Women’s Wrestling team started at MIT
For the first time, MIT will be sponsoring a Women’s Wrestling team
This upcoming year, MIT will be sponsoring its first-ever Women’s Wrestling team — a step in the right direction, according to Coach Donald McNeil, who said, “I see that there is a clear need to have separate men’s and women’s teams.”
The sport of wrestling dates back to over 20,000 years ago, when it was illustrated in caves around Europe. Wrestling was also one of the first events in the Olympic Games in Greece. Since this period, wrestling has continued to evolve and quickly become one of the fastest-growing sports at the youth and high school level. During the 2018–2019 season, over 247,000 students competed in the high school boys’ division and over 21,000 in the high school girls’ division. The number of female competitors grew from about 16,500 to 21,000 in just one year, a massive increase in participation that will likely continue.
Despite the rapid growth of girls’ and women’s wrestling, there have been limited opportunities for women to compete in college until recently. Most recently, the University of Iowa broke major news, becoming the first Power Five school to offer women’s wrestling. According to the Division 1 Women’s Wrestling organization, there are currently 26 Division 3, 19 Division 2, and three Division 1 NCAA schools sponsoring women’s wrestling. There are also opportunities for women to compete in the National Collegiate Wrestling Association (the club division that MIT competes in), the Women’s Collegiate Wrestling Association, the National Association of Intercollegiate Athletics, and the junior college circuit.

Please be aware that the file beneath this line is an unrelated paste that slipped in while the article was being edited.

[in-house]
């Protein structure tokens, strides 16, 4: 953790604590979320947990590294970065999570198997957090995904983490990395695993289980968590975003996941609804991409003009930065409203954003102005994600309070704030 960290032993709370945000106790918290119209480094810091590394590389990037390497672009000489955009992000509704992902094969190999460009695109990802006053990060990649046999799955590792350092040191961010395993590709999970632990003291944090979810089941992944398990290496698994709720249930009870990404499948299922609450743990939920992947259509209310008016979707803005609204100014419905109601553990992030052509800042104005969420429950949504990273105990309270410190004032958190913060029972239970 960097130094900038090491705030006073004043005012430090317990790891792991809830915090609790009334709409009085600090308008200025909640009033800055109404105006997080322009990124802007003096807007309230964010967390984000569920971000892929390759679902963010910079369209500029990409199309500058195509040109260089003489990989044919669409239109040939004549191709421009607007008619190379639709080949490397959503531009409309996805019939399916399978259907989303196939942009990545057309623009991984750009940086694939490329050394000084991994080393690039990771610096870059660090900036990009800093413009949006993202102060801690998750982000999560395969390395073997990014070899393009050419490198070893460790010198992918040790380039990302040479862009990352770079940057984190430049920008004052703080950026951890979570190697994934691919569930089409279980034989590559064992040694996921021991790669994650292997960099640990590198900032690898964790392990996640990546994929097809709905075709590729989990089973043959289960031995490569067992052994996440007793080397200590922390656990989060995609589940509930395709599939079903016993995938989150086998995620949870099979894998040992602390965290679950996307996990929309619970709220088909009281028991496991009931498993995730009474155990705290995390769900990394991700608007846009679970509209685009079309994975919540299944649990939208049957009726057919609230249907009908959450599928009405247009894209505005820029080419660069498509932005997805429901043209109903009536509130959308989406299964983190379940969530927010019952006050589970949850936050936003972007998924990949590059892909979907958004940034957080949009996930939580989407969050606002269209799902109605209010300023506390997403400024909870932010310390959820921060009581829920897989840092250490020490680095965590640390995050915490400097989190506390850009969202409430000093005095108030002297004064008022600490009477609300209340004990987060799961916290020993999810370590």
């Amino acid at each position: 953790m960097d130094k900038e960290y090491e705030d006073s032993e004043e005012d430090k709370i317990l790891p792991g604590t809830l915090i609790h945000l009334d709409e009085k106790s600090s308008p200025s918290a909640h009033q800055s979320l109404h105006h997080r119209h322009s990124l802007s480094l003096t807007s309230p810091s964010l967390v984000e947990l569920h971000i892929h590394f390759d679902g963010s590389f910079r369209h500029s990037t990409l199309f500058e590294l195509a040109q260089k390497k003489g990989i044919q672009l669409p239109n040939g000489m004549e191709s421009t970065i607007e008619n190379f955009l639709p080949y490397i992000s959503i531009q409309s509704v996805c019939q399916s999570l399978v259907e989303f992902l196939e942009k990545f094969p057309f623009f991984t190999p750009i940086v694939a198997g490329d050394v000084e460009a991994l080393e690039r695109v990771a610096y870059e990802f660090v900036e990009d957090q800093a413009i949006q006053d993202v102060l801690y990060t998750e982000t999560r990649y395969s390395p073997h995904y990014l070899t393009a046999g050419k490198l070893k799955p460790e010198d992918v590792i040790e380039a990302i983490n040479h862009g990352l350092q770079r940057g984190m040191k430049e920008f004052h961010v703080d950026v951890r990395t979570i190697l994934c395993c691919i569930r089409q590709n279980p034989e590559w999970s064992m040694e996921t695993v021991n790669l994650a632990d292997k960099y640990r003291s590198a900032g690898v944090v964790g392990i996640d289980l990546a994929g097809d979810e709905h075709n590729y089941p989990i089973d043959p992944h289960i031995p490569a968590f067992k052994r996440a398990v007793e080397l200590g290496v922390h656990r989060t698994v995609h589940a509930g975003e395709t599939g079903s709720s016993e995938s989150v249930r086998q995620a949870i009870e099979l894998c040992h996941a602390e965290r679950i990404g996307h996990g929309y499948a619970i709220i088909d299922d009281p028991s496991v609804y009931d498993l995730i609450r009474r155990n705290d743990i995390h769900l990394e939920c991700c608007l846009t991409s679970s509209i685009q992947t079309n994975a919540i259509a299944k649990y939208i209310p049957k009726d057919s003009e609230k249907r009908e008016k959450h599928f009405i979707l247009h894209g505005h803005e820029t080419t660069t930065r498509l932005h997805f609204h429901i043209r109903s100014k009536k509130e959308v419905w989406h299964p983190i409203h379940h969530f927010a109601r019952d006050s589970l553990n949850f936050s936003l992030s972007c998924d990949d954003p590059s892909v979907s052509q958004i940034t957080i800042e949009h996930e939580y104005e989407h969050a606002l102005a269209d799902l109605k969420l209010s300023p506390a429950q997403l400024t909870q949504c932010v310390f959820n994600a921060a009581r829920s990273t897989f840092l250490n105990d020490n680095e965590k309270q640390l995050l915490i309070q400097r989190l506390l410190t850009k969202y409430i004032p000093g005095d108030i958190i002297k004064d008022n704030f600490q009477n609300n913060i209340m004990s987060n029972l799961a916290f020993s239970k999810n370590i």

In the past, MIT has had women on the men’s wrestling team roster. For example, former MIT women’s wrestler Elena Glassman, who wrestled for the team between 2008–2011, was forced to travel long distances to find women-specific practices and competitions. She was only able to find female practice partners in western Massachusetts, and the closest competitions for female wrestlers were in Canada. This year, the plan is to have a small group of wrestlers compete and set the ground for future years. Coach McNeil is very enthusiastic about this group, stating, “The few girls that we have on the team have the capability of being extremely successful competing nationally for MIT. I am very excited for this group of women. My goal is to continue to help grow the women’s team and to provide them with as many opportunities to compete as soon as possible.”
Harvard, Brown, and Northeastern have also recently established women’s wrestling clubs, and the hope is that some matches can be scheduled with these teams and MIT for the upcoming season. This is a big improvement from the days when Glassman had to travel over an hour for practice partners and over four hours to compete against other women.
There are many advocates hoping to strengthen the women's wrestling environment, including Glassman — now a professor at Harvard — who came and spoke to the team this past week. Their efforts have encouraged the team, with McNeil saying, “I believe we will see some additional all-American performances from athletes on both the men’s and women’s teams.”
Ultimately, the women’s wrestling team prides itself on being inclusive. The team has students with varying wrestling backgrounds, from total beginners to athletes who have been wrestling since their youth, and those looking to win national titles to others looking to stay in shape. Often, the more experienced wrestlers strive to help the newer wrestlers understand wrestling techniques. There is no judgement in the room, and the team is happy to have beginners and advanced wrestlers alike. If you are interested in joining or have questions, please message email@example.com.